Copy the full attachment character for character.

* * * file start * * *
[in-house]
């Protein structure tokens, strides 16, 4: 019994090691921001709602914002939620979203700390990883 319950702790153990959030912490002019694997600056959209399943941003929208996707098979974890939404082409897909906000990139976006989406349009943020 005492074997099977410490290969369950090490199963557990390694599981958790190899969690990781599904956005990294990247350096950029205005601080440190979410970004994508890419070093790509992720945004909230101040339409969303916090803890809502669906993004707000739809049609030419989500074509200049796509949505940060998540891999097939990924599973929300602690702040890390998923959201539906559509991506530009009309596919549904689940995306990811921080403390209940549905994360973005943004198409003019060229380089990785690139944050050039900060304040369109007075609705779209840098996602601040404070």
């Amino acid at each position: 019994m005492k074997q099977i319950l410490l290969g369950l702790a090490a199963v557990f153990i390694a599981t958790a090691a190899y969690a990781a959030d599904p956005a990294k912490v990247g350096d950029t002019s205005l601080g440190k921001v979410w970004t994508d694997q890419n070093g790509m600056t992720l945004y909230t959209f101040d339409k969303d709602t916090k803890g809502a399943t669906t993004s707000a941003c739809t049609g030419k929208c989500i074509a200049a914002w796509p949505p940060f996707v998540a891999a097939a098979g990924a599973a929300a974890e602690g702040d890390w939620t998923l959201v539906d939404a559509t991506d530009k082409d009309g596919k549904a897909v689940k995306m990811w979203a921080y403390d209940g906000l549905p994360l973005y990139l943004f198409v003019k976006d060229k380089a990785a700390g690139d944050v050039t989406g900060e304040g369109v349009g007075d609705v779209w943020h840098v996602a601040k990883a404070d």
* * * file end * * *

[in-house]
């Protein structure tokens, strides 16, 4: 019994090691921001709602914002939620979203700390990883 319950702790153990959030912490002019694997600056959209399943941003929208996707098979974890939404082409897909906000990139976006989406349009943020 005492074997099977410490290969369950090490199963557990390694599981958790190899969690990781599904956005990294990247350096950029205005601080440190979410970004994508890419070093790509992720945004909230101040339409969303916090803890809502669906993004707000739809049609030419989500074509200049796509949505940060998540891999097939990924599973929300602690702040890390998923959201539906559509991506530009009309596919549904689940995306990811921080403390209940549905994360973005943004198409003019060229380089990785690139944050050039900060304040369109007075609705779209840098996602601040404070």
């Amino acid at each position: 019994m005492k074997q099977i319950l410490l290969g369950l702790a090490a199963v557990f153990i390694a599981t958790a090691a190899y969690a990781a959030d599904p956005a990294k912490v990247g350096d950029t002019s205005l601080g440190k921001v979410w970004t994508d694997q890419n070093g790509m600056t992720l945004y909230t959209f101040d339409k969303d709602t916090k803890g809502a399943t669906t993004s707000a941003c739809t049609g030419k929208c989500i074509a200049a914002w796509p949505p940060f996707v998540a891999a097939a098979g990924a599973a929300a974890e602690g702040d890390w939620t998923l959201v539906d939404a559509t991506d530009k082409d009309g596919k549904a897909v689940k995306m990811w979203a921080y403390d209940g906000l549905p994360l973005y990139l943004f198409v003019k976006d060229k380089a990785a700390g690139d944050v050039t989406g900060e304040g369109v349009g007075d609705v779209w943020h840098v996602a601040k990883a404070d």